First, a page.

Lynette's at work, where the receptionist is giving her her mail. He asks how she's doing, and she says her husband wants to spend money they don't have a on a facelift he doesn't need, so... not great. The receptionist tells her to tell him to be careful, because Bruce in payroll went in for a little nip and tuck, and looks like he's standing in a wind tunnel. Lynette asks for Bruce's extension.
Bree's meeting with Karl, telling him that she thinks she can make it work with Orson, who is a good man deep down, despite the rough patches in their marriage. She asks Karl if he's even listening, and he says he doesn't need to; he's heard it all before. He says every woman gets cold feet, but she's not making a mistake, he really is that bad, and no matter how hard she tries he won't change. Bree asks if she's just like everyone else and Karl knows just what she's going to say. He says that's right, and he even knows the stuff she's not going to say. She doubts it, so he gives it a shot: She's been thinking about what happens if she walks away with Orson and all she's invested in the relationship. Will she ever find another man? Will she spend the rest of her life alone? Bree looks sad and Karl asks, "Close?" She says "In the ballpark." Karl tells her she has nothing to worry about, since she's beautiful, elegant, and classy and won't end up alone. She asks if he says that to every woman, too, and he says no, because he gets some real uggos in here: "You know, the kind who are going to die alone and get eaten by their cats." Bree: "Charming." He asks if they're back in business, and she says to send the papers to her and she'll sign them. This Karl-Bree dynamic is weird. I feel like they're trying to make it flirtatious, but then they make it sort of like she loathes him. Maybe she can have both?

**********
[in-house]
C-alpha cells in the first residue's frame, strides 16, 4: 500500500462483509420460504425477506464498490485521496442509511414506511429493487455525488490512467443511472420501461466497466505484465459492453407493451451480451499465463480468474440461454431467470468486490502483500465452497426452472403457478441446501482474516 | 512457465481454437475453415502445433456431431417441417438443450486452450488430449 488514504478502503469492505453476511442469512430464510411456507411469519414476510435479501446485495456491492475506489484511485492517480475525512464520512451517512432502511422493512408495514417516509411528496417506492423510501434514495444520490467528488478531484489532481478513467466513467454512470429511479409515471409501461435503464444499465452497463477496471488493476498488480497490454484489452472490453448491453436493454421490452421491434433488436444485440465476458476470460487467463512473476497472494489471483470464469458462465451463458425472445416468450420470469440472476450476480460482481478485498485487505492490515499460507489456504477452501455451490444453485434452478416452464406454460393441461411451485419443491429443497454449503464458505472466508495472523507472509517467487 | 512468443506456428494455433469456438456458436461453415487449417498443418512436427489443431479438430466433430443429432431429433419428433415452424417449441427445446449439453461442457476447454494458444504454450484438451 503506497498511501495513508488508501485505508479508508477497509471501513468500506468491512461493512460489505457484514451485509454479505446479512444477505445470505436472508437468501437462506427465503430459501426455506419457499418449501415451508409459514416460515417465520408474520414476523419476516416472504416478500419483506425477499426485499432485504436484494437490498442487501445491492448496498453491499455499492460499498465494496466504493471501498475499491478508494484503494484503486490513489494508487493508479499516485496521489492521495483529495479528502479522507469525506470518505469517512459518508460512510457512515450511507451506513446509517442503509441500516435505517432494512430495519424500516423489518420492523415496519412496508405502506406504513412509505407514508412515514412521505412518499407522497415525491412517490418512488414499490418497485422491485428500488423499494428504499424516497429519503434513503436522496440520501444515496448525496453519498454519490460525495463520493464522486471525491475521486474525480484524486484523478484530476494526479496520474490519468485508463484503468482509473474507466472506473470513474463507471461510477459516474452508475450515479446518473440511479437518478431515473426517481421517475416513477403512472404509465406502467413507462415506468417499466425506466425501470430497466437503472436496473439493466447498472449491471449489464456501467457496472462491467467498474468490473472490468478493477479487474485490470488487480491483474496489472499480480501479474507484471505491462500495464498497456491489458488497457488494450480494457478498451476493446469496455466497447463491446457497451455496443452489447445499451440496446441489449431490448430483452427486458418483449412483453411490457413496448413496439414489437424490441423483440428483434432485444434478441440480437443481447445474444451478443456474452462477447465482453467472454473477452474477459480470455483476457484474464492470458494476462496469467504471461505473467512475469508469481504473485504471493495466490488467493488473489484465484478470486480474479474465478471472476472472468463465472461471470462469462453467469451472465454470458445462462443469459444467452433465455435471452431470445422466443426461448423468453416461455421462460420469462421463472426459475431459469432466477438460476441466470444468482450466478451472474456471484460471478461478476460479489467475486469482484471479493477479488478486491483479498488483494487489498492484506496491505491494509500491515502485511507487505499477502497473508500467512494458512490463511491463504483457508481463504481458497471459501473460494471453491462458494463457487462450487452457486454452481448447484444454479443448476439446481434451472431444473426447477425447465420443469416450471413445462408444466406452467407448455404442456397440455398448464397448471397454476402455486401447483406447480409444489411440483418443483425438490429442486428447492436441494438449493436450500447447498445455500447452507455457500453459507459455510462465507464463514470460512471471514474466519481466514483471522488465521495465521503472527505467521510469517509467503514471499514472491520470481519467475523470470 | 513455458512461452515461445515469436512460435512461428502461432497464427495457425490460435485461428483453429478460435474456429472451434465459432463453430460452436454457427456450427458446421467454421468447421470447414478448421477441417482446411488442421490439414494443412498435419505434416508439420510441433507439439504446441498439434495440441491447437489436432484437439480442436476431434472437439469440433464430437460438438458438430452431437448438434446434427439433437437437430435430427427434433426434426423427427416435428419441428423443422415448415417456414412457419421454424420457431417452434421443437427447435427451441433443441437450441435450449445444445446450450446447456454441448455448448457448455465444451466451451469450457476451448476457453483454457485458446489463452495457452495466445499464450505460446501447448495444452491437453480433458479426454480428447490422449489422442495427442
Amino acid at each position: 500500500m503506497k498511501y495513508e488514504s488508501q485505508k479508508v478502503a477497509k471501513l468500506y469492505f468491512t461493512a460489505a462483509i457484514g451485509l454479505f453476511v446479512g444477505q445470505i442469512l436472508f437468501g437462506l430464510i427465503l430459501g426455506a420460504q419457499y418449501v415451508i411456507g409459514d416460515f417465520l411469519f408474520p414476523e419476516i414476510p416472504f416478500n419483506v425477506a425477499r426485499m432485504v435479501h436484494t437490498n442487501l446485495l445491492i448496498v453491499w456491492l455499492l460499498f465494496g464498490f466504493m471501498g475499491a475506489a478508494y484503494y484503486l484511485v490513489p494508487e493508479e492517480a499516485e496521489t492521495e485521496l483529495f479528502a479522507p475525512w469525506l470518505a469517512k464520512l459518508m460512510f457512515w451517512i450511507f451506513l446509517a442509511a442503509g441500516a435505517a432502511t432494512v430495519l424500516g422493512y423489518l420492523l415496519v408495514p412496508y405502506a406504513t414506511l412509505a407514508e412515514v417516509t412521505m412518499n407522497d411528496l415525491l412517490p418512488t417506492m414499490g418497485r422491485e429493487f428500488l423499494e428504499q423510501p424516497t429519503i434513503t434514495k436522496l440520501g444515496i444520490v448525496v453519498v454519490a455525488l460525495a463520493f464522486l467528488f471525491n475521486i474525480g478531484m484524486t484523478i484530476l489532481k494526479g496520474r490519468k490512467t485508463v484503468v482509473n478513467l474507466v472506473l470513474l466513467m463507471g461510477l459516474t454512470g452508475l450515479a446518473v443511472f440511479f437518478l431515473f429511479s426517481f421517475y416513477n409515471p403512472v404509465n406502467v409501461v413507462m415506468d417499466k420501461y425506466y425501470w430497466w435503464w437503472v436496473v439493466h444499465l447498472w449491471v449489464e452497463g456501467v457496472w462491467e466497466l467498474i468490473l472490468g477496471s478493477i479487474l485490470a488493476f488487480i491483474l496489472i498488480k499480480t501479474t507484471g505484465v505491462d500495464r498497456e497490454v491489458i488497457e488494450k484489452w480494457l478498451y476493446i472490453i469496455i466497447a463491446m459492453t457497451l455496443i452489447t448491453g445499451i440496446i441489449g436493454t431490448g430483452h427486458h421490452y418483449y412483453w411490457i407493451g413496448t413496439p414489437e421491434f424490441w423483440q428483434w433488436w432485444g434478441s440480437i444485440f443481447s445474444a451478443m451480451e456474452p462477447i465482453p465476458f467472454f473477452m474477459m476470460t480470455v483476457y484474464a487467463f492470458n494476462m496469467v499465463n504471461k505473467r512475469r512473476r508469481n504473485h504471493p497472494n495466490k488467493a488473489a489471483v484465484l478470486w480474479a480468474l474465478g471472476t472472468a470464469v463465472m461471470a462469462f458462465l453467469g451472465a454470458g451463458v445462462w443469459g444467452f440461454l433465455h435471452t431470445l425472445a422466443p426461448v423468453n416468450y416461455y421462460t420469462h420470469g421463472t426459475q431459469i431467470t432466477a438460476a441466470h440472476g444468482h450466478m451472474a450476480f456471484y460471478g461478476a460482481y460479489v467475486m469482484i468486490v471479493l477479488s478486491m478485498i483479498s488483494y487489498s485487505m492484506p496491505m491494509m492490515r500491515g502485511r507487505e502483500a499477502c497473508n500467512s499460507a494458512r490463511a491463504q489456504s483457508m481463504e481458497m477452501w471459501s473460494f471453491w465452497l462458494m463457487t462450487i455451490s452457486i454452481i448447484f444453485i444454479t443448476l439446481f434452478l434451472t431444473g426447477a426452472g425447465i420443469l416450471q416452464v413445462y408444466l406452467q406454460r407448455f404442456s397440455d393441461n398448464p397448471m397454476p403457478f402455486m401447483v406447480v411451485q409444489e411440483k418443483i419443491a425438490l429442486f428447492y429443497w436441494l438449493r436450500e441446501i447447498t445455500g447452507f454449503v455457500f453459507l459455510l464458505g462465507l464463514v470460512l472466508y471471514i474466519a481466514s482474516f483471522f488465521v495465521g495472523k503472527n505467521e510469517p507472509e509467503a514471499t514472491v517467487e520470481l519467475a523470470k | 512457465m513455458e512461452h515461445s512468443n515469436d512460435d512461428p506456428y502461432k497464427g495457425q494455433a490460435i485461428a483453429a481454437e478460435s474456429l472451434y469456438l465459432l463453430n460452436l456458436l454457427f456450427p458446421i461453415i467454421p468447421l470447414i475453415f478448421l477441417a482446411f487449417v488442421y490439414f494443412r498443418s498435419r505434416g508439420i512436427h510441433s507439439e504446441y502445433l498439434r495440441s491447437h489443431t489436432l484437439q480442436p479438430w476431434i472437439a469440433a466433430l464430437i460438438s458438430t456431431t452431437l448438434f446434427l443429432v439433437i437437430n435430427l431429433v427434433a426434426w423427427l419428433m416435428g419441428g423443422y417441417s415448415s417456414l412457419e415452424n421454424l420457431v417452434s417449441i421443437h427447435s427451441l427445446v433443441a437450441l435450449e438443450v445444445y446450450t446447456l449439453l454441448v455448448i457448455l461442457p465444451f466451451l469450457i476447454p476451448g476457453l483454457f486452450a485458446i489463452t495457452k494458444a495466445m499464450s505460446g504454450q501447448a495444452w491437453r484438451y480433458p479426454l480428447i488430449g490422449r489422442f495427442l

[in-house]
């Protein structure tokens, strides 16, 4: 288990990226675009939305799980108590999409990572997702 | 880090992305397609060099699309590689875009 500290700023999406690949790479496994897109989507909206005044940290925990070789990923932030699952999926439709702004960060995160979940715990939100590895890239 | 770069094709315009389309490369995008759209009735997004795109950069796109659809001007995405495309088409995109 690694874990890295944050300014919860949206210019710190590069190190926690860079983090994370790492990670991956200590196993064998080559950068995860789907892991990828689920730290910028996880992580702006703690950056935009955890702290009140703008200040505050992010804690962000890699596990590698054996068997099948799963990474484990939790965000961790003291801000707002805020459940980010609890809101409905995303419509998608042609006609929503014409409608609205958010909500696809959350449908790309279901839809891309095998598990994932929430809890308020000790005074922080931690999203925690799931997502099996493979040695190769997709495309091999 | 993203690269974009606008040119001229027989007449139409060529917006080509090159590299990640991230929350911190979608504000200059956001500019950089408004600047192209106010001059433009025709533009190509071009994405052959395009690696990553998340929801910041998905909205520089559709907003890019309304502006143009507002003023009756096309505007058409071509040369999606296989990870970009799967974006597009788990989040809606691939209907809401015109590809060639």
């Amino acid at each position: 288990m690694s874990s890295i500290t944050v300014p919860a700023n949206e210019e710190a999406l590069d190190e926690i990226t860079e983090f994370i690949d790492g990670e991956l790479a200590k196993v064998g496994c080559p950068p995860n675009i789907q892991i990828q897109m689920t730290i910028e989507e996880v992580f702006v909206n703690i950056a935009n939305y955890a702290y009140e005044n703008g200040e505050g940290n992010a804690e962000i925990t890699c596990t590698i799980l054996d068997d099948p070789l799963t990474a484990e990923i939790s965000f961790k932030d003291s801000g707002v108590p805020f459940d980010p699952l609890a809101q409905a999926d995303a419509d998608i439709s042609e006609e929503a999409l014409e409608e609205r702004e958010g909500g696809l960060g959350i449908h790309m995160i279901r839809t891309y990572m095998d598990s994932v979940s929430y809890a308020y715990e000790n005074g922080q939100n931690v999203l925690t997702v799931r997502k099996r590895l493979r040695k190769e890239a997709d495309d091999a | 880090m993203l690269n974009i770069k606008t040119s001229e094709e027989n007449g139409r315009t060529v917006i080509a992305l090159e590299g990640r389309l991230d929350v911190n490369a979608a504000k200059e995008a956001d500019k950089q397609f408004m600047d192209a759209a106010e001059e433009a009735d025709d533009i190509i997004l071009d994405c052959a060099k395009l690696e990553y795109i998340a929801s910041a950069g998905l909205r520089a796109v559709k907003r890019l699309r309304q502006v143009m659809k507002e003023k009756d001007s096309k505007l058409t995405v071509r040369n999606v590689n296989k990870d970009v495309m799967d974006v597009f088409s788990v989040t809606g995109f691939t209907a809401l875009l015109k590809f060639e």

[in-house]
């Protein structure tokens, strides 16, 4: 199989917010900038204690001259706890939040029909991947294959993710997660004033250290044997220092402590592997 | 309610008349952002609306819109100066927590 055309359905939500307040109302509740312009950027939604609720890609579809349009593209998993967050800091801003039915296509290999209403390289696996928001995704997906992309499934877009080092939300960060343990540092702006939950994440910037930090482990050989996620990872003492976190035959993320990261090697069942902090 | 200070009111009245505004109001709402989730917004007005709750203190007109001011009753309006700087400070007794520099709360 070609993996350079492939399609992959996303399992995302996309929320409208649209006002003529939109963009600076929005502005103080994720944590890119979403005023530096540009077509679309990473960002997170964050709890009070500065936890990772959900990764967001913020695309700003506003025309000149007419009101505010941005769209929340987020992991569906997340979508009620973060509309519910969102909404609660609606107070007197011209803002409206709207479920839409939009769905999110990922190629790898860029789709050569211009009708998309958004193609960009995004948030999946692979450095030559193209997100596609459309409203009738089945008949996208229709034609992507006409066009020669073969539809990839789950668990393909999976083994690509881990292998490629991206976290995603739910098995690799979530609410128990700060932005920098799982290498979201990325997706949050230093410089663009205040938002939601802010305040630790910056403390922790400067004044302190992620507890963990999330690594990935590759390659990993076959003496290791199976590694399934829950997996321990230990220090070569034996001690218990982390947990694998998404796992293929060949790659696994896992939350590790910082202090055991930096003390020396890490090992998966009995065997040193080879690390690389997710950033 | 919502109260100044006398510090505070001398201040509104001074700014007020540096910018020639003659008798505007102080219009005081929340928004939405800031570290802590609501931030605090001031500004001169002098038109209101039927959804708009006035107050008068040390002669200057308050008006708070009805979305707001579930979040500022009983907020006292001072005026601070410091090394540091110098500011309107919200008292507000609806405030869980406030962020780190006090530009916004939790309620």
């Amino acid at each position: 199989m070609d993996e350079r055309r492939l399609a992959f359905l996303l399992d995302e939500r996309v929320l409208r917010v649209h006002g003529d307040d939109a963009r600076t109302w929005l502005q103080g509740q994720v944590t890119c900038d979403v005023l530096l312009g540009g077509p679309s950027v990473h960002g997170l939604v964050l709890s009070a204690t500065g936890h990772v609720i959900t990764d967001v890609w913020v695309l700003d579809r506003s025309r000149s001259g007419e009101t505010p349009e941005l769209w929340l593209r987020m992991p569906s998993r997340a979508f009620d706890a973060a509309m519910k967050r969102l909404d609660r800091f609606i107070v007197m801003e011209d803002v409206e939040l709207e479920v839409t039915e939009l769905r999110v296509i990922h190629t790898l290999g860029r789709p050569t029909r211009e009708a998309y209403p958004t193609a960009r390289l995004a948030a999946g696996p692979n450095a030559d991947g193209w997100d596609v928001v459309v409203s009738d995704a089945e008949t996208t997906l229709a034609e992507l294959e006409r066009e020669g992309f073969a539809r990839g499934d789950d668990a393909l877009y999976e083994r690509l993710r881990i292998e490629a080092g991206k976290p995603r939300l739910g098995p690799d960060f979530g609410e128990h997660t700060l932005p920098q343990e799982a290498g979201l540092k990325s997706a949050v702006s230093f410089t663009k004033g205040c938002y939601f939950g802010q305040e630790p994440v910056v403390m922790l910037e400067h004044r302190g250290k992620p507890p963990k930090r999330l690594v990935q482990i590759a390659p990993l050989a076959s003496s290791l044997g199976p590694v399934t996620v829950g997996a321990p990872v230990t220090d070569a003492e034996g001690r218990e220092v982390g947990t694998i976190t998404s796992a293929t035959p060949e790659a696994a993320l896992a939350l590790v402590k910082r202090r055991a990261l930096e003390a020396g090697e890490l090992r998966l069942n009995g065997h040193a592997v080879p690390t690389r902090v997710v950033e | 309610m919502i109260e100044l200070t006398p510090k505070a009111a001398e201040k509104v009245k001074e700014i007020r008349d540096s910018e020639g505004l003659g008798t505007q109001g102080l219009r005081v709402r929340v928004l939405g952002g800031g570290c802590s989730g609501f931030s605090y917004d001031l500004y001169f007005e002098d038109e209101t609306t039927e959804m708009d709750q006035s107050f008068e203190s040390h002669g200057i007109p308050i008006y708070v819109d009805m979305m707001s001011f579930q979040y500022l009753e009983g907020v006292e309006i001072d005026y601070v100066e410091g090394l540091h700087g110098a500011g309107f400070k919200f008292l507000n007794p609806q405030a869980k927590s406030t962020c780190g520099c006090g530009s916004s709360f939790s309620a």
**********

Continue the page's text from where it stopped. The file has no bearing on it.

Lynette greets Tom when he gets home and says there's someone she'd like him to meet. It's someone who she says got the same procedure, so she thinks he can chat him up about it. Tom thinks this means she's finally on board, but then she takes him into the other room, where he meets Bruce, who looks like a freak. I'm actually more freaked out by his hair than anything, though, which is weird. Bruce clearly thinks he looks great, and it's totally disturbing. Lynette says it's so exciting that Tom's going to look just like Bruce, and Bruce offers the name of his surgeon. Tom calls Lynette into the kitchen, where he says this was very clever, but it's not scaring him. He's still doing it. Lynette asks why he's being so stubborn, and he asks why she cares so much. She says she doesn't want plastic surgery. Tom asks, "What?!" She says if he's unsatisfied with his looks, she'll be unsatisfied with hers someday. He says no, but she says he'll look young and wonder how she got so old, and they'll look like they don't belong together anymore. He tells her he's just wanting to get rid of a few wrinkles. She sweetly tells him she doesn't see his wrinkles; she sees their whole life. She moves closer and points to wrinkles, one by one saying what they mean: This is him wondering how he'll provide for them. This is Penny breaking her arm. This is Lynette's cancer. These are the millions of laughs that got them through. She says it's a map of their marriage and she doesn't want to lose it. He asks what if it keeps him from getting a job. She says he'll get one because they're impressed by his experience, not his wrinkle-free face. He tells her he loves her face, too, and starts to point out her wrinkles. She quickly stops him and says this isn't about her.